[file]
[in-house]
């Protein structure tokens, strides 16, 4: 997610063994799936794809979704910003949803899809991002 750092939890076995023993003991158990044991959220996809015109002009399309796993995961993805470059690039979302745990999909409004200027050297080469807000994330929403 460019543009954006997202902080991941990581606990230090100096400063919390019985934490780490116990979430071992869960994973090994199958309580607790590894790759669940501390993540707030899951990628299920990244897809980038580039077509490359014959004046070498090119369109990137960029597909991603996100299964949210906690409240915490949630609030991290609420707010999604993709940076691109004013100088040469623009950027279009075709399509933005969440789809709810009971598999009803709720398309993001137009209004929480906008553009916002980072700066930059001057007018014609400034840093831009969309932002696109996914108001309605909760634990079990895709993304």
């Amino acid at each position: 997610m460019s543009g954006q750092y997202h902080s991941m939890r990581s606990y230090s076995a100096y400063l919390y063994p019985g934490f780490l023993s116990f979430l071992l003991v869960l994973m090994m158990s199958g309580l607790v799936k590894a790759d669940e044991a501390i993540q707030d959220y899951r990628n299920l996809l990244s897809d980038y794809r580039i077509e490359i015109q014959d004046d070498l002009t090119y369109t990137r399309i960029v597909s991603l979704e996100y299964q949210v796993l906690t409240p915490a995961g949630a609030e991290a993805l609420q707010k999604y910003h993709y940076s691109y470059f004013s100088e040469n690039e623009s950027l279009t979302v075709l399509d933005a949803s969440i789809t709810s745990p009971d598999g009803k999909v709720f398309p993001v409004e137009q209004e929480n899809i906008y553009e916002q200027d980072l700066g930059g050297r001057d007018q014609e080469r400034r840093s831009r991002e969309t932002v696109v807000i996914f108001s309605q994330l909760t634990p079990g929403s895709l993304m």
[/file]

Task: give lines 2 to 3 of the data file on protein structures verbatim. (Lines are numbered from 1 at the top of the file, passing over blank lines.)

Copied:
């Protein structure tokens, strides 16, 4: 997610063994799936794809979704910003949803899809991002 750092939890076995023993003991158990044991959220996809015109002009399309796993995961993805470059690039979302745990999909409004200027050297080469807000994330929403 460019543009954006997202902080991941990581606990230090100096400063919390019985934490780490116990979430071992869960994973090994199958309580607790590894790759669940501390993540707030899951990628299920990244897809980038580039077509490359014959004046070498090119369109990137960029597909991603996100299964949210906690409240915490949630609030991290609420707010999604993709940076691109004013100088040469623009950027279009075709399509933005969440789809709810009971598999009803709720398309993001137009209004929480906008553009916002980072700066930059001057007018014609400034840093831009969309932002696109996914108001309605909760634990079990895709993304």
């Amino acid at each position: 997610m460019s543009g954006q750092y997202h902080s991941m939890r990581s606990y230090s076995a100096y400063l919390y063994p019985g934490f780490l023993s116990f979430l071992l003991v869960l994973m090994m158990s199958g309580l607790v799936k590894a790759d669940e044991a501390i993540q707030d959220y899951r990628n299920l996809l990244s897809d980038y794809r580039i077509e490359i015109q014959d004046d070498l002009t090119y369109t990137r399309i960029v597909s991603l979704e996100y299964q949210v796993l906690t409240p915490a995961g949630a609030e991290a993805l609420q707010k999604y910003h993709y940076s691109y470059f004013s100088e040469n690039e623009s950027l279009t979302v075709l399509d933005a949803s969440i789809t709810s745990p009971d598999g009803k999909v709720f398309p993001v409004e137009q209004e929480n899809i906008y553009e916002q200027d980072l700066g930059g050297r001057d007018q014609e080469r400034r840093s831009r991002e969309t932002v696109v807000i996914f108001s309605q994330l909760t634990p079990g929403s895709l993304m």